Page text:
Social constructionism in the middle school chorus: a collaborative approach
Debrot, Ruth Ann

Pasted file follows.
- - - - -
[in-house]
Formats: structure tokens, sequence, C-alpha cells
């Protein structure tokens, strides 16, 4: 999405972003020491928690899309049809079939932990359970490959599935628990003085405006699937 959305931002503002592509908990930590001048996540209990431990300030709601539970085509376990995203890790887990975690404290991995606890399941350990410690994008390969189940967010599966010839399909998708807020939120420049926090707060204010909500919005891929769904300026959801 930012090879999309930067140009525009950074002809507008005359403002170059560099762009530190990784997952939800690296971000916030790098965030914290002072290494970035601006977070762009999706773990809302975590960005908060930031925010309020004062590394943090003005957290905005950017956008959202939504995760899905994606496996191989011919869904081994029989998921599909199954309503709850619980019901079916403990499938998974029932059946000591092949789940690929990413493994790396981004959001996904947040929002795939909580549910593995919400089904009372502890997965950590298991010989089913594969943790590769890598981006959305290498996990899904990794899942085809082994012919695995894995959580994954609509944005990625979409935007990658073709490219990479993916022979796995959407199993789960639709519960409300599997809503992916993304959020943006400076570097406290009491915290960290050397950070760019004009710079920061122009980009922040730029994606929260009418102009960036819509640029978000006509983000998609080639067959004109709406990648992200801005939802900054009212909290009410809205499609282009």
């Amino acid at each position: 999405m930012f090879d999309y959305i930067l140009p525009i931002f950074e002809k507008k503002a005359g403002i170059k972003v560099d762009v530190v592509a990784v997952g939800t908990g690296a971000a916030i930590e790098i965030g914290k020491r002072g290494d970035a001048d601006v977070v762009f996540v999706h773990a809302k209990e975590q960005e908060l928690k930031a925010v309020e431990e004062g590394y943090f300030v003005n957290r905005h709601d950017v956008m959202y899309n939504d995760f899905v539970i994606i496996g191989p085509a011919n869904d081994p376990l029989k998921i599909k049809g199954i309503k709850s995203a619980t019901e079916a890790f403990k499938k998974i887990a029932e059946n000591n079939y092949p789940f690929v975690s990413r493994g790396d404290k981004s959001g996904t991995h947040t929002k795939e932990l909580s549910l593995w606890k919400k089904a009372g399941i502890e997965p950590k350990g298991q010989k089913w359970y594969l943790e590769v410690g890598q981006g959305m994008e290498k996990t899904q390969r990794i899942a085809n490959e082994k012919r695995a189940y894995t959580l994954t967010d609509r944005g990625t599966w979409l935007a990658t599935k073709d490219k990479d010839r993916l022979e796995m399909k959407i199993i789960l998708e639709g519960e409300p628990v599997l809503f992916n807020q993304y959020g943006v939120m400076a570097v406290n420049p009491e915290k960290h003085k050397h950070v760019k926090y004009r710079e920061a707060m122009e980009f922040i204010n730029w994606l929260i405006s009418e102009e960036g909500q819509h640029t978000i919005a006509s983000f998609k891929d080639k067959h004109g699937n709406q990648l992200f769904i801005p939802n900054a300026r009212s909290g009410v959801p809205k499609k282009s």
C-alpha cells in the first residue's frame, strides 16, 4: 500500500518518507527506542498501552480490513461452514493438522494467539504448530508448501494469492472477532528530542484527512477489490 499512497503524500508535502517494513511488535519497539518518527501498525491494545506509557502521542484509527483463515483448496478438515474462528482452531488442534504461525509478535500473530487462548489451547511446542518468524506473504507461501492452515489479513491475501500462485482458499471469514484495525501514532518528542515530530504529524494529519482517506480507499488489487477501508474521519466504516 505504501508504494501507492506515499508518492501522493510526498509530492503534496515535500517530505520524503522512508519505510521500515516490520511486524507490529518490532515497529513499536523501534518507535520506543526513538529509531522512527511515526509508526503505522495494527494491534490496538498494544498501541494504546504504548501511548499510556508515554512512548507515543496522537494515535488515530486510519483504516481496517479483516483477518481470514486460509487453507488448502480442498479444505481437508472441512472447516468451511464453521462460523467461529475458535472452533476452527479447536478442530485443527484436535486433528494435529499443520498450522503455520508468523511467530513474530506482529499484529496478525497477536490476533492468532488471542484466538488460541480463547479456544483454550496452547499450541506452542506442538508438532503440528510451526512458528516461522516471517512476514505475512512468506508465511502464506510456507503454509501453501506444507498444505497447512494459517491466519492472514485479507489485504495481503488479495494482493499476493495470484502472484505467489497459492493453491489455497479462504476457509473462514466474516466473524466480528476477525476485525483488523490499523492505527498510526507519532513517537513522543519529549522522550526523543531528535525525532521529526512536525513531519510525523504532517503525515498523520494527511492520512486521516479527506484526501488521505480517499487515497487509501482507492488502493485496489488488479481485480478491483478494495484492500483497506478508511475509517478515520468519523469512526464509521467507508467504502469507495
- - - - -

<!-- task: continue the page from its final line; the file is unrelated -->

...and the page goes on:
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Middle school programs occupy a unique place in choral music education. This study builds upon and makes a unique contribution to the body of literature in choral music education by introducing critical participatory action research into the social ecology (Shotter, 1993) of the middle school choral classroom during the “regular” school day with a non-select choral ensemble. I employed critical participatory action research methodology—a collaborative approach to understanding specific problems in education—because it is a systematic research process conducted for the purpose of generating knowledge that is valid and vital for the well being of learners, communities of learners, and for promoting social change (Carr & Kemmis, 1986; Herr & Anderson, 2005; Kemmis and McTaggart, 1987; Mills, 2010). The purpose of this critical participatory action research study was to create a collaborative model of practice in order to make sixth grade choral music education more relevant and meaningful for learners. In order to accomplish this, I created a constructionist learning environment, applying domains of relevance set forth by Gergen (2001), and examined how this model of practice impacted the pedagogical practices of 19 sixth grade chorus students and their chorus teacher over the period of one semester. All participants collected evidence in the form of video recordings, interviews, journals and portfolios. All evidence was considered in light of the changes that occurred—individually and collectively—in pedagogical and organizational practices and in regard to the original research questions. This report illuminates ways that constructionist principles might be used to create a collaborative model of middle school choral music education and the pedagogical and social practices that emerge when beginning sixth grade students and their chorus teacher share responsibility for teaching and learning.